Vaccine passports to attend mass gatherings off the table for the UK

Despite the rising number of cases linked to the Delta variant, the UK government will not be imposing a COVID passport for those attending mass gatherings.

Vaccine passports to attend mass gatherings off the table for the UK
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Ministers are said to have scrapped the proposal of imposing a COVID passport at music festivals, sporting events and other mass gatherings following the lifting of all social restrictions on 19 July.

No government-imposed certification required

After the same plan was rejected for pubs and restaurants following a fierce uproar from both MPs and the service industry, mass events will be following suit. However, organisers will still be able to run their own schemes to make sure those in attendance do not pose a health risk that could cause further outbreaks.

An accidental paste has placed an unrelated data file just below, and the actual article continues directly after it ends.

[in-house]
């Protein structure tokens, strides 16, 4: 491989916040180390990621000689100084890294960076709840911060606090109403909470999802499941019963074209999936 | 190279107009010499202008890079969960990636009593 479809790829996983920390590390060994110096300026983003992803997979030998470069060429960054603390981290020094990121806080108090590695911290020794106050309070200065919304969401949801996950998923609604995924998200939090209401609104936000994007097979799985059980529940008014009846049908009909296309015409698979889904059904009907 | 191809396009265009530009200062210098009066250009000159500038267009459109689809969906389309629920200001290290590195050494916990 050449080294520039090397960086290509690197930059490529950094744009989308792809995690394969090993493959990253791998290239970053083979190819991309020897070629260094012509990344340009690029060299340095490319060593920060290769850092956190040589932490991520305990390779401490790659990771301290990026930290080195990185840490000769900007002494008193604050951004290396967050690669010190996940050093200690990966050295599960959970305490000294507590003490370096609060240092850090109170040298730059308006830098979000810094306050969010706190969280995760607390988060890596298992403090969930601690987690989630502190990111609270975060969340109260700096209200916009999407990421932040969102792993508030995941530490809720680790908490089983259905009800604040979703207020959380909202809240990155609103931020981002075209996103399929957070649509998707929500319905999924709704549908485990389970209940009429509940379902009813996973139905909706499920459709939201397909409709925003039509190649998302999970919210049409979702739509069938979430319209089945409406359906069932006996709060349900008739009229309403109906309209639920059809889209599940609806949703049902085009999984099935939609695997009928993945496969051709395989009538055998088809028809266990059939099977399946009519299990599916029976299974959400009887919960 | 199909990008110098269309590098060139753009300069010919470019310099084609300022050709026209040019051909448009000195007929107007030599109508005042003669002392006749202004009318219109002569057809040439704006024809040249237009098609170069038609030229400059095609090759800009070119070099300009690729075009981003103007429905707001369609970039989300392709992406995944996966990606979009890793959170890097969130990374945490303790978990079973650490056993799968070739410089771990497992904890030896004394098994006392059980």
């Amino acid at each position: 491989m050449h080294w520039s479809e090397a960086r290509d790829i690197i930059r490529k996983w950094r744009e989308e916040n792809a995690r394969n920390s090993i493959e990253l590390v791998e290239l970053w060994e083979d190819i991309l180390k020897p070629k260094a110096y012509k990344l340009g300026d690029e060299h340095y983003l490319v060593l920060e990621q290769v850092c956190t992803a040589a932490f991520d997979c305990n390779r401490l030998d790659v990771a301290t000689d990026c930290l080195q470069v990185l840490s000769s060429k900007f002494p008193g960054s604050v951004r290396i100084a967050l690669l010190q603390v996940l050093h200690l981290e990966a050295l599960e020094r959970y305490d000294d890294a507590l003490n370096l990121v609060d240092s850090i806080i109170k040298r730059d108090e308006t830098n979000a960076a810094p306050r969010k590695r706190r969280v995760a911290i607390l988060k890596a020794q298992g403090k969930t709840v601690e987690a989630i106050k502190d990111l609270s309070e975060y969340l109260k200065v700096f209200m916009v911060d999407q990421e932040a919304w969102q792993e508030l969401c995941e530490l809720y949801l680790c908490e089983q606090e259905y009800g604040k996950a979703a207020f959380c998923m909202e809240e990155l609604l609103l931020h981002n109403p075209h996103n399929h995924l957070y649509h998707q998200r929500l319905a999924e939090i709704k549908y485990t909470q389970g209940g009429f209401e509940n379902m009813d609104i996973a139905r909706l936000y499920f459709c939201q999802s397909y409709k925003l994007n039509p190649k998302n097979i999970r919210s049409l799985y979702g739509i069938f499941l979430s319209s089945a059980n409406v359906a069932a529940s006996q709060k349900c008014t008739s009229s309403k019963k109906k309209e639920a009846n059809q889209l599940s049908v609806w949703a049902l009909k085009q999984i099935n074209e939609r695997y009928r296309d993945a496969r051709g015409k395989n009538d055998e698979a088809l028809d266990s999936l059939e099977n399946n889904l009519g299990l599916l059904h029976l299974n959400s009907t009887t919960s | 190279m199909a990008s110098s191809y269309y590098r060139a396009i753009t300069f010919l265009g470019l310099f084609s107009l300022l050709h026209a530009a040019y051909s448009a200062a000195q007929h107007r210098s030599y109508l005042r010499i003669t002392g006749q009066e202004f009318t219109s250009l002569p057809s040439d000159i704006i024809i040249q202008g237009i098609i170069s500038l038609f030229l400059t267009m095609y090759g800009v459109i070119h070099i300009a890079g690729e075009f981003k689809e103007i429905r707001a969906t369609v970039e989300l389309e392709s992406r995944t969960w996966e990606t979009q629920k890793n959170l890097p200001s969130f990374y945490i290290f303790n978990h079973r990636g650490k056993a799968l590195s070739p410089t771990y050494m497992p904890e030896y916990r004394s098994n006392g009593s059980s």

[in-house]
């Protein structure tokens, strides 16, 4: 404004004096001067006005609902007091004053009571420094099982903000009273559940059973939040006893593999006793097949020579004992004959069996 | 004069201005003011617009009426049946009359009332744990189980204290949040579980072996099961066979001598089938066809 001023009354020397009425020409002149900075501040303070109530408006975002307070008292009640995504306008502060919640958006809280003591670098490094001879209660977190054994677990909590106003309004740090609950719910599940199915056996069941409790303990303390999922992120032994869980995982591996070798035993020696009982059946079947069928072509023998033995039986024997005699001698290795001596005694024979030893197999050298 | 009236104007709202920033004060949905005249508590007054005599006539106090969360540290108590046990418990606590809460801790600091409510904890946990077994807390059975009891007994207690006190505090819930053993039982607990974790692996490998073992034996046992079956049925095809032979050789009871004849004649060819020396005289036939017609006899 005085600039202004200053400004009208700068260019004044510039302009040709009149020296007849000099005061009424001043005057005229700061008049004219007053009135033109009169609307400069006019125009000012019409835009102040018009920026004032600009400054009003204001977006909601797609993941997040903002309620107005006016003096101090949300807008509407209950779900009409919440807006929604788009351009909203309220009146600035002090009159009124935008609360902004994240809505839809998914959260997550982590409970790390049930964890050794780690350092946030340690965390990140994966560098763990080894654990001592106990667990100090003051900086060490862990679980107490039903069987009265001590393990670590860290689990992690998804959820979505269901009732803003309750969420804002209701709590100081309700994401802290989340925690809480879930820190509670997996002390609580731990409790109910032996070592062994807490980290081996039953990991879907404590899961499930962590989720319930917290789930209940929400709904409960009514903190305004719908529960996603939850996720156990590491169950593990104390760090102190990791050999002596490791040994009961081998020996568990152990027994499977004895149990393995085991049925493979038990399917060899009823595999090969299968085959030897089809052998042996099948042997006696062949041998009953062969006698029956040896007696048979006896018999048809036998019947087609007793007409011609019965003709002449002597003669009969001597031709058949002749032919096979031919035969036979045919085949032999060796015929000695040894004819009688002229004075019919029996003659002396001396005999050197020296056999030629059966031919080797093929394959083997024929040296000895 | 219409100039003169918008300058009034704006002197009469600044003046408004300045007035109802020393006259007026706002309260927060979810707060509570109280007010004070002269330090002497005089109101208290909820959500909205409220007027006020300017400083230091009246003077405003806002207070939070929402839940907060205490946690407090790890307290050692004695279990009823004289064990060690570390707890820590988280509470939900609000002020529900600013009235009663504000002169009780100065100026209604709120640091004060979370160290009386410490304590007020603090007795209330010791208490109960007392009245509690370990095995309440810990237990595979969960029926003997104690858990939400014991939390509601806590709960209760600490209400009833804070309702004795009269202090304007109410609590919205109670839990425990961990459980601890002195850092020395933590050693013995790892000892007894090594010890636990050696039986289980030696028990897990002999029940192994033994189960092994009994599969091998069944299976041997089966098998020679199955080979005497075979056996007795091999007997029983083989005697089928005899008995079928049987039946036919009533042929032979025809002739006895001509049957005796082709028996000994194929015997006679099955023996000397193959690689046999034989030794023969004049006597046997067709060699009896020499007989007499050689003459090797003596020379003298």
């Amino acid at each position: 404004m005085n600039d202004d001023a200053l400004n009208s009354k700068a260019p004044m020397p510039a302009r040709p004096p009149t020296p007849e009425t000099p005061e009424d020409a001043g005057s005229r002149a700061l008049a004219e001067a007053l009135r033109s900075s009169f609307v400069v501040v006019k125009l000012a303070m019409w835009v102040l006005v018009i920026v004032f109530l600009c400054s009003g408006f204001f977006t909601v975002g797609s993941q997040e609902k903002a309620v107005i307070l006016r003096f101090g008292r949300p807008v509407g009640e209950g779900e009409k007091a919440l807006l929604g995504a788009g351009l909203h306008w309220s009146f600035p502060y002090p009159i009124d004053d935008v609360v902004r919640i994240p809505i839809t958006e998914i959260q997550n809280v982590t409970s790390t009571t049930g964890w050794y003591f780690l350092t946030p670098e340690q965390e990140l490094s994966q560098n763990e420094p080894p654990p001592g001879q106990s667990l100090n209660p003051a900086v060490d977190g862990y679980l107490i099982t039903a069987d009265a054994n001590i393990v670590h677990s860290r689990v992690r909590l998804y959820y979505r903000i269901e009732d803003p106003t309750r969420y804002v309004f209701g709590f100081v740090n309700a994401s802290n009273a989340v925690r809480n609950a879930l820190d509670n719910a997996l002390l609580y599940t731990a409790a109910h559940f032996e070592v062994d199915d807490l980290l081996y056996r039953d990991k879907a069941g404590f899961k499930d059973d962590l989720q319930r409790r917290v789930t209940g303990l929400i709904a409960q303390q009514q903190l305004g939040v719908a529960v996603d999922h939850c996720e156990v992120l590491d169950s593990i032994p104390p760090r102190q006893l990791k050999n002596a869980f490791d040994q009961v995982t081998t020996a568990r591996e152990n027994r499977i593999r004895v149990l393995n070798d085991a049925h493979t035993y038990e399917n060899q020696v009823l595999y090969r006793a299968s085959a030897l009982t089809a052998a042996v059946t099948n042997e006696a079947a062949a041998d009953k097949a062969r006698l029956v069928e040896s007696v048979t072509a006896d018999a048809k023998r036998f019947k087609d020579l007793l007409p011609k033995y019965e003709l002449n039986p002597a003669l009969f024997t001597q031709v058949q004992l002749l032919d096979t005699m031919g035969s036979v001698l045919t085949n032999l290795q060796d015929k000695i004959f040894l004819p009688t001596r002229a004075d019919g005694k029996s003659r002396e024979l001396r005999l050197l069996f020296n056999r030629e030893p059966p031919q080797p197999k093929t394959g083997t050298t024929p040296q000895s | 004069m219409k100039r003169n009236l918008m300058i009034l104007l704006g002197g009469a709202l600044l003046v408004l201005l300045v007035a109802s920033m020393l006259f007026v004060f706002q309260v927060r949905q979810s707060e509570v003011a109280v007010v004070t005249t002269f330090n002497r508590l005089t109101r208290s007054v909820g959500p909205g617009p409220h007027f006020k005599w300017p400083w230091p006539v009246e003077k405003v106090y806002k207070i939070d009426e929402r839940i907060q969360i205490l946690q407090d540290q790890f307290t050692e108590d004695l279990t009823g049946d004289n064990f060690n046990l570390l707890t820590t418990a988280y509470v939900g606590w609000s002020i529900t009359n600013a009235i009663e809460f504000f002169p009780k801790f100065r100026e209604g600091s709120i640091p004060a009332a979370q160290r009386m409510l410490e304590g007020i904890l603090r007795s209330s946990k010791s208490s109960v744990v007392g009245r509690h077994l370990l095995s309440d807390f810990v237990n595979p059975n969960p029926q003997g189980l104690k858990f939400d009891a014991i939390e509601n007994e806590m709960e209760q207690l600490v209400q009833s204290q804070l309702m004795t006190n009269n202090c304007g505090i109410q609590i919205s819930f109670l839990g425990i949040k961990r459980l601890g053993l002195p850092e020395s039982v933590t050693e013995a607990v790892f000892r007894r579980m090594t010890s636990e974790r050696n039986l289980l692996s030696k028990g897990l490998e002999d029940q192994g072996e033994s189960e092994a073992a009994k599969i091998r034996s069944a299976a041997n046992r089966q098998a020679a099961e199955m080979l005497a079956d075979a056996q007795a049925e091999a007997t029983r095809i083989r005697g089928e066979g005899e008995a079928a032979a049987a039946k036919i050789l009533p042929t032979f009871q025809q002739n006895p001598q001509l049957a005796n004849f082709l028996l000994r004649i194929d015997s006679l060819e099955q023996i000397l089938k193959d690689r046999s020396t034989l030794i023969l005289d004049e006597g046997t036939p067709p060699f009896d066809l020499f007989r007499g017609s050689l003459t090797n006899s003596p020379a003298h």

The decision has come about as Boris Johnson restored faith in the idea of not pushing back freedom day any further. In a statement made to the Cabinet yesterday, the PM confirmed that the success of the UK's vaccination program means that Brits are now ready to live with COVID.

Covid to remain in circulation

He also suggested that COVID will remain within society and that we must all learn to cope with the inevitable spikes in cases that are to come in the future. A Downing Street spokesman said:

Cabinet agreed that once we have completed the road map, we will be able to live with Covid in the future – even if cases continue to rise – thanks to the protections provided by the vaccine.

And another government source confirmed that despite the growing number of casesup by 70% in the last seven days—plans to lift all restrictions by next month will go ahead as planned:

We need to get used to the idea of treating Covid more like flu. People have the flu vaccine, which helps reduce serious illness, but we still get large numbers of cases and significant numbers of deaths.

And added:

When we get to July 19, cases look like they will be potentially very high, perhaps as many as 30,000 or 40,000 per day. But that is not in itself a reason not to go ahead, provided hospitalisations and deaths remain at relatively low levels.